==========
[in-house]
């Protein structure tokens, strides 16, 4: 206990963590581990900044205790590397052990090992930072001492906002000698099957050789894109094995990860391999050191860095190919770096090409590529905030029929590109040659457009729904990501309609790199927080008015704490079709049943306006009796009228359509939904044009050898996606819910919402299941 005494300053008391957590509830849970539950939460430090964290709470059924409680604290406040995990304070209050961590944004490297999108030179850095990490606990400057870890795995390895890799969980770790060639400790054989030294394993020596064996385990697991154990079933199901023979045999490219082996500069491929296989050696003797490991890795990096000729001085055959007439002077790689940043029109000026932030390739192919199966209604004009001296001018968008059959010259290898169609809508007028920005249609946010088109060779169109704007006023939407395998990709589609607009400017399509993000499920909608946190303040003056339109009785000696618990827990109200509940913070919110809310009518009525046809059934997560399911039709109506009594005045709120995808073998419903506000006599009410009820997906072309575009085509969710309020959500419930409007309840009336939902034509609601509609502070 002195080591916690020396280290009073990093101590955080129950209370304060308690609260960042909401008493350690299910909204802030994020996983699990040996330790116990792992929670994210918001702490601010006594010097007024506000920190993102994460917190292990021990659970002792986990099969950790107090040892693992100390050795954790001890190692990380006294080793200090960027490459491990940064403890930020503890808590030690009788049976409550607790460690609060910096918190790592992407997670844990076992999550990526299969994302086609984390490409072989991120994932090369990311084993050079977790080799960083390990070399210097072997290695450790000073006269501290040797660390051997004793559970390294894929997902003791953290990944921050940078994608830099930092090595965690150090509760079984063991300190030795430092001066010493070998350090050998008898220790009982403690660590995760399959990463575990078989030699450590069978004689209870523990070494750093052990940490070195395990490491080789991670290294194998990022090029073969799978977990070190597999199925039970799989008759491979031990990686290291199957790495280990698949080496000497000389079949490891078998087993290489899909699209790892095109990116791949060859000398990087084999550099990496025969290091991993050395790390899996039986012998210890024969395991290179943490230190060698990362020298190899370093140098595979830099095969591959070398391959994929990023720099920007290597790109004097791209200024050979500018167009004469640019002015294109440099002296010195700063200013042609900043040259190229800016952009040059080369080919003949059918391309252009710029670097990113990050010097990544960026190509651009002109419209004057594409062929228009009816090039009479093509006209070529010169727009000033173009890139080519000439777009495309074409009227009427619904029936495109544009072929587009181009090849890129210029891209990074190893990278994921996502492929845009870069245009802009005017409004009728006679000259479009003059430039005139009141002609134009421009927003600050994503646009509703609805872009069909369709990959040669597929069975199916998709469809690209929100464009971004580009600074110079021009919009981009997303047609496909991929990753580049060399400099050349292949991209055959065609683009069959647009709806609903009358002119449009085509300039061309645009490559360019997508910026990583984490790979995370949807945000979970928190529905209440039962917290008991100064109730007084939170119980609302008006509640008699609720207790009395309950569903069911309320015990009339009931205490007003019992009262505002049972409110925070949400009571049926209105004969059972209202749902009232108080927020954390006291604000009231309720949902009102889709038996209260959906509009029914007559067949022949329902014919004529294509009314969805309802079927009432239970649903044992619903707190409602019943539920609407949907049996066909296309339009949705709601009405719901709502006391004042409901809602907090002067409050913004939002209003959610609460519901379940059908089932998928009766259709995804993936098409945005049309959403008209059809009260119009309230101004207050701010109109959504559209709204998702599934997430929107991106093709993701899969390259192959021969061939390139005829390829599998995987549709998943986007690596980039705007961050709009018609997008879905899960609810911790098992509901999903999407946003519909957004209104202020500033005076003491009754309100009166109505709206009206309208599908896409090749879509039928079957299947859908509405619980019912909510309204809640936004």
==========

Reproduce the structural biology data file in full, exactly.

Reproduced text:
[in-house]
């Protein structure tokens, strides 16, 4: 206990963590581990900044205790590397052990090992930072001492906002000698099957050789894109094995990860391999050191860095190919770096090409590529905030029929590109040659457009729904990501309609790199927080008015704490079709049943306006009796009228359509939904044009050898996606819910919402299941 005494300053008391957590509830849970539950939460430090964290709470059924409680604290406040995990304070209050961590944004490297999108030179850095990490606990400057870890795995390895890799969980770790060639400790054989030294394993020596064996385990697991154990079933199901023979045999490219082996500069491929296989050696003797490991890795990096000729001085055959007439002077790689940043029109000026932030390739192919199966209604004009001296001018968008059959010259290898169609809508007028920005249609946010088109060779169109704007006023939407395998990709589609607009400017399509993000499920909608946190303040003056339109009785000696618990827990109200509940913070919110809310009518009525046809059934997560399911039709109506009594005045709120995808073998419903506000006599009410009820997906072309575009085509969710309020959500419930409007309840009336939902034509609601509609502070 002195080591916690020396280290009073990093101590955080129950209370304060308690609260960042909401008493350690299910909204802030994020996983699990040996330790116990792992929670994210918001702490601010006594010097007024506000920190993102994460917190292990021990659970002792986990099969950790107090040892693992100390050795954790001890190692990380006294080793200090960027490459491990940064403890930020503890808590030690009788049976409550607790460690609060910096918190790592992407997670844990076992999550990526299969994302086609984390490409072989991120994932090369990311084993050079977790080799960083390990070399210097072997290695450790000073006269501290040797660390051997004793559970390294894929997902003791953290990944921050940078994608830099930092090595965690150090509760079984063991300190030795430092001066010493070998350090050998008898220790009982403690660590995760399959990463575990078989030699450590069978004689209870523990070494750093052990940490070195395990490491080789991670290294194998990022090029073969799978977990070190597999199925039970799989008759491979031990990686290291199957790495280990698949080496000497000389079949490891078998087993290489899909699209790892095109990116791949060859000398990087084999550099990496025969290091991993050395790390899996039986012998210890024969395991290179943490230190060698990362020298190899370093140098595979830099095969591959070398391959994929990023720099920007290597790109004097791209200024050979500018167009004469640019002015294109440099002296010195700063200013042609900043040259190229800016952009040059080369080919003949059918391309252009710029670097990113990050010097990544960026190509651009002109419209004057594409062929228009009816090039009479093509006209070529010169727009000033173009890139080519000439777009495309074409009227009427619904029936495109544009072929587009181009090849890129210029891209990074190893990278994921996502492929845009870069245009802009005017409004009728006679000259479009003059430039005139009141002609134009421009927003600050994503646009509703609805872009069909369709990959040669597929069975199916998709469809690209929100464009971004580009600074110079021009919009981009997303047609496909991929990753580049060399400099050349292949991209055959065609683009069959647009709806609903009358002119449009085509300039061309645009490559360019997508910026990583984490790979995370949807945000979970928190529905209440039962917290008991100064109730007084939170119980609302008006509640008699609720207790009395309950569903069911309320015990009339009931205490007003019992009262505002049972409110925070949400009571049926209105004969059972209202749902009232108080927020954390006291604000009231309720949902009102889709038996209260959906509009029914007559067949022949329902014919004529294509009314969805309802079927009432239970649903044992619903707190409602019943539920609407949907049996066909296309339009949705709601009405719901709502006391004042409901809602907090002067409050913004939002209003959610609460519901379940059908089932998928009766259709995804993936098409945005049309959403008209059809009260119009309230101004207050701010109109959504559209709204998702599934997430929107991106093709993701899969390259192959021969061939390139005829390829599998995987549709998943986007690596980039705007961050709009018609997008879905899960609810911790098992509901999903999407946003519909957004209104202020500033005076003491009754309100009166109505709206009206309208599908896409090749879509039928079957299947859908509405619980019912909510309204809640936004």